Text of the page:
Symptom Five: Morphine Drip Bags are a Necessity 

Midol? Ha ha ha, get that shit out of here. Give those to your infants when they have a fever. Pamprin? Ha ha ha, pink sugar pills with no use other than to drop in your tea for sweetener. Morphine? Yes, please pass the drip bags and the needles. Thank you, very much.

And that’s it, ladies and gentlemen. You now know what it’s exactly like to have a period! It’s not so bad, is it?

Gentlemen: did you read until the end? Give yourself a big ole pat on the back. Go treat yourself to a Snickers bar.

Ladies: What’s your favorite symptom? You, too, deserve a Snickers bar!

Thanks for reading and being weird with me.

Until next time, my friends…

Polite Fighter

The idea to write about this just came to me, as I was stepping out of the bathtub, after a long, hot soak.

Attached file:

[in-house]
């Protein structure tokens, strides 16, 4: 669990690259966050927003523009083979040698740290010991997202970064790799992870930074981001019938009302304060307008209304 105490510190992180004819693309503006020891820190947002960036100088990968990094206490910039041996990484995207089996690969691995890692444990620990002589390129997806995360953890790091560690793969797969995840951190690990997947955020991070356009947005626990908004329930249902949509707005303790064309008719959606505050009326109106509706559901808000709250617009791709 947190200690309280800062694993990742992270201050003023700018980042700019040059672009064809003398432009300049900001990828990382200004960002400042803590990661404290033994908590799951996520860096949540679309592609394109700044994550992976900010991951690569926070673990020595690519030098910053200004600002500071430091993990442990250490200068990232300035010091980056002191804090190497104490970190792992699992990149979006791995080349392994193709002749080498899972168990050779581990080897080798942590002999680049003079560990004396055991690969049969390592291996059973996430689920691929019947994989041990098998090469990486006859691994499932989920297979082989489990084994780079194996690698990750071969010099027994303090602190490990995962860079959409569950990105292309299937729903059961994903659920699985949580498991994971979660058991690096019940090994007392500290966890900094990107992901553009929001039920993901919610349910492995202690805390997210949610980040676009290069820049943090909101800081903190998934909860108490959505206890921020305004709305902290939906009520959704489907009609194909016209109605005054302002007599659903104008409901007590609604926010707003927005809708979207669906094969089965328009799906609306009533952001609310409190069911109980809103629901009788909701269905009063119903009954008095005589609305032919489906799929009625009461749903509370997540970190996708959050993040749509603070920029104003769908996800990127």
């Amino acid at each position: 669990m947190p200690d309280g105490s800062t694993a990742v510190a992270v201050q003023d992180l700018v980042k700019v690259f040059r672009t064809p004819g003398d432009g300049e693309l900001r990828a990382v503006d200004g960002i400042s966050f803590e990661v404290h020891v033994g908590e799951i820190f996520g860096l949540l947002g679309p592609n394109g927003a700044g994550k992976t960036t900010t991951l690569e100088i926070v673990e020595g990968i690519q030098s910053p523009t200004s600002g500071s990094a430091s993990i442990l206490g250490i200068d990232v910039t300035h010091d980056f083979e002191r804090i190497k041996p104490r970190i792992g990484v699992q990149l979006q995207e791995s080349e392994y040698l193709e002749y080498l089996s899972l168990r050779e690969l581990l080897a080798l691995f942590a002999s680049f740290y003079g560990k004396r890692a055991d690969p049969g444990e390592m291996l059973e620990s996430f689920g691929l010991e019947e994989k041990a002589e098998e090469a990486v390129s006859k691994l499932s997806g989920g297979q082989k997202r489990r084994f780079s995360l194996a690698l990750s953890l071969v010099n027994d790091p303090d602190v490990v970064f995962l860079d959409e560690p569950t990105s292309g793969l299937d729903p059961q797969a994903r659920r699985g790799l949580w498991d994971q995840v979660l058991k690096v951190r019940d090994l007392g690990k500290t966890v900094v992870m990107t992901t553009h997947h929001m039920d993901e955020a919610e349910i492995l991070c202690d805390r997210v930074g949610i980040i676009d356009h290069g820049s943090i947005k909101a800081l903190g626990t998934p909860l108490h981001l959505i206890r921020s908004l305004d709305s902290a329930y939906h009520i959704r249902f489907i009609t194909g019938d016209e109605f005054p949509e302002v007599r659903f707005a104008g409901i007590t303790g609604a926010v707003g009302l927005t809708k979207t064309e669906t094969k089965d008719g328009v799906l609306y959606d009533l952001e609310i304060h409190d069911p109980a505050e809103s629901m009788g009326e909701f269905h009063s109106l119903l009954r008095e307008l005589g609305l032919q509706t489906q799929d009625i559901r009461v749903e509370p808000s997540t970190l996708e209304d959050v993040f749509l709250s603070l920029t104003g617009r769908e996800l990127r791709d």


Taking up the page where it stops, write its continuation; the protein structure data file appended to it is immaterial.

As I was stepping out of the tub, I had a mindful moment, where I acknowledged how thankful I am to have a bathtub and warm water and epsom salts. And through those things, I was able to find relief from menstrual cramps, right before bed. Ah, how nice it is to give yourself some self care sometimes.

Then I thought, self care is not really just about bubble baths and beauty products. Self care is also about knowing when to stand up for yourself, too. Self care is like self guardianship.

Here’s a story from my life that demonstrates my idea of self guardianship:

About 8 months ago, I bought a new computer. Seems like a pretty uneventful thing, except I HATE BUYING ELECTRONICS. I have never bought a television; each one I have ever had has been a hand me down.

The first computer I owned, I gave a Dell salesman my meager budget and he picked it out for me. The second computer I owned, I did pretty much the same thing, except I had about an extra $500 I could spend. The third computer I owned, I let my then-boyfriend pick out all of the components. He enjoyed building the computer; I enjoyed not having to make the decision. That was almost 10 years ago, and I’m using that same computer to write this on, right now.